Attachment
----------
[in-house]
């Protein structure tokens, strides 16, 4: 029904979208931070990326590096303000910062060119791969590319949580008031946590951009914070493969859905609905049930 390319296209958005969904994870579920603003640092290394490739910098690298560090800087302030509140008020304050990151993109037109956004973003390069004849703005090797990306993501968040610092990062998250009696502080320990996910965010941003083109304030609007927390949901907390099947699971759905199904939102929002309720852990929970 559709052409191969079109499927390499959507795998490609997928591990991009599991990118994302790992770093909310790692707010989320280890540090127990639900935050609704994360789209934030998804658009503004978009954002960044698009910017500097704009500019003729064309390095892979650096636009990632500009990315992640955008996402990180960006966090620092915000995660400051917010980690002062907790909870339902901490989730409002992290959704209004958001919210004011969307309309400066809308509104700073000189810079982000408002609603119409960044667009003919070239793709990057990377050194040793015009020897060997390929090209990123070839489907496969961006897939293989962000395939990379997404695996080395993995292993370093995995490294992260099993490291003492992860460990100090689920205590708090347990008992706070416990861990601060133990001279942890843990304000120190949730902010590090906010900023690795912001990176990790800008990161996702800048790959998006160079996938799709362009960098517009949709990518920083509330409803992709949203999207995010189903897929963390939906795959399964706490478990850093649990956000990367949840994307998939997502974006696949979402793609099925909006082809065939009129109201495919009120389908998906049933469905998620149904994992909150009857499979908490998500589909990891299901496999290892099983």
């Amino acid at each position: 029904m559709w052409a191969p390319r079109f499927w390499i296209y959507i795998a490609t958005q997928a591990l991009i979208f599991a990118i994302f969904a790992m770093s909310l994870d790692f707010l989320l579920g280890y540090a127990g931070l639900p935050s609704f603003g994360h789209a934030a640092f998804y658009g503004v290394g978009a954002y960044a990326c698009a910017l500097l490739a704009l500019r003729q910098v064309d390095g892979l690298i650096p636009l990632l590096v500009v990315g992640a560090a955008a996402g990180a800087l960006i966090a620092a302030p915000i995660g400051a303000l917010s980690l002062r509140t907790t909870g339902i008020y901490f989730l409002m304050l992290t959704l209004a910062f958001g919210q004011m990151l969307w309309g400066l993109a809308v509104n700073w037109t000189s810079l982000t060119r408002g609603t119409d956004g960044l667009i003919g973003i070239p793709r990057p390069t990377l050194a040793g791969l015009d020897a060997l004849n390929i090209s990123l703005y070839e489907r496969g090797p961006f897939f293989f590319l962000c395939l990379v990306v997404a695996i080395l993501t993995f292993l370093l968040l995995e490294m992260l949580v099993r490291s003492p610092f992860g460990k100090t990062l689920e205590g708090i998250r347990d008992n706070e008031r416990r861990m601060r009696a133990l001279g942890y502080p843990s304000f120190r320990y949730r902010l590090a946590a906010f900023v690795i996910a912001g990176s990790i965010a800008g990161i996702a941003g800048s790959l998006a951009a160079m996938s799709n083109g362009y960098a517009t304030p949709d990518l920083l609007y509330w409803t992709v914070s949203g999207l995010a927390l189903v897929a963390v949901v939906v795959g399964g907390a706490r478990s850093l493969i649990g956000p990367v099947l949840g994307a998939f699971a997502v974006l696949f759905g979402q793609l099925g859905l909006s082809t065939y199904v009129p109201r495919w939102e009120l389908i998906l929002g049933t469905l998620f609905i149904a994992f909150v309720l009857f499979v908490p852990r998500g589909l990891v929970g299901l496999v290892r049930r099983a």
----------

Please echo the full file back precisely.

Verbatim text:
[in-house]
């Protein structure tokens, strides 16, 4: 029904979208931070990326590096303000910062060119791969590319949580008031946590951009914070493969859905609905049930 390319296209958005969904994870579920603003640092290394490739910098690298560090800087302030509140008020304050990151993109037109956004973003390069004849703005090797990306993501968040610092990062998250009696502080320990996910965010941003083109304030609007927390949901907390099947699971759905199904939102929002309720852990929970 559709052409191969079109499927390499959507795998490609997928591990991009599991990118994302790992770093909310790692707010989320280890540090127990639900935050609704994360789209934030998804658009503004978009954002960044698009910017500097704009500019003729064309390095892979650096636009990632500009990315992640955008996402990180960006966090620092915000995660400051917010980690002062907790909870339902901490989730409002992290959704209004958001919210004011969307309309400066809308509104700073000189810079982000408002609603119409960044667009003919070239793709990057990377050194040793015009020897060997390929090209990123070839489907496969961006897939293989962000395939990379997404695996080395993995292993370093995995490294992260099993490291003492992860460990100090689920205590708090347990008992706070416990861990601060133990001279942890843990304000120190949730902010590090906010900023690795912001990176990790800008990161996702800048790959998006160079996938799709362009960098517009949709990518920083509330409803992709949203999207995010189903897929963390939906795959399964706490478990850093649990956000990367949840994307998939997502974006696949979402793609099925909006082809065939009129109201495919009120389908998906049933469905998620149904994992909150009857499979908490998500589909990891299901496999290892099983």
């Amino acid at each position: 029904m559709w052409a191969p390319r079109f499927w390499i296209y959507i795998a490609t958005q997928a591990l991009i979208f599991a990118i994302f969904a790992m770093s909310l994870d790692f707010l989320l579920g280890y540090a127990g931070l639900p935050s609704f603003g994360h789209a934030a640092f998804y658009g503004v290394g978009a954002y960044a990326c698009a910017l500097l490739a704009l500019r003729q910098v064309d390095g892979l690298i650096p636009l990632l590096v500009v990315g992640a560090a955008a996402g990180a800087l960006i966090a620092a302030p915000i995660g400051a303000l917010s980690l002062r509140t907790t909870g339902i008020y901490f989730l409002m304050l992290t959704l209004a910062f958001g919210q004011m990151l969307w309309g400066l993109a809308v509104n700073w037109t000189s810079l982000t060119r408002g609603t119409d956004g960044l667009i003919g973003i070239p793709r990057p390069t990377l050194a040793g791969l015009d020897a060997l004849n390929i090209s990123l703005y070839e489907r496969g090797p961006f897939f293989f590319l962000c395939l990379v990306v997404a695996i080395l993501t993995f292993l370093l968040l995995e490294m992260l949580v099993r490291s003492p610092f992860g460990k100090t990062l689920e205590g708090i998250r347990d008992n706070e008031r416990r861990m601060r009696a133990l001279g942890y502080p843990s304000f120190r320990y949730r902010l590090a946590a906010f900023v690795i996910a912001g990176s990790i965010a800008g990161i996702a941003g800048s790959l998006a951009a160079m996938s799709n083109g362009y960098a517009t304030p949709d990518l920083l609007y509330w409803t992709v914070s949203g999207l995010a927390l189903v897929a963390v949901v939906v795959g399964g907390a706490r478990s850093l493969i649990g956000p990367v099947l949840g994307a998939f699971a997502v974006l696949f759905g979402q793609l099925g859905l909006s082809t065939y199904v009129p109201r495919w939102e009120l389908i998906l929002g049933t469905l998620f609905i149904a994992f909150v309720l009857f499979v908490p852990r998500g589909l990891v929970g299901l496999v290892r049930r099983a």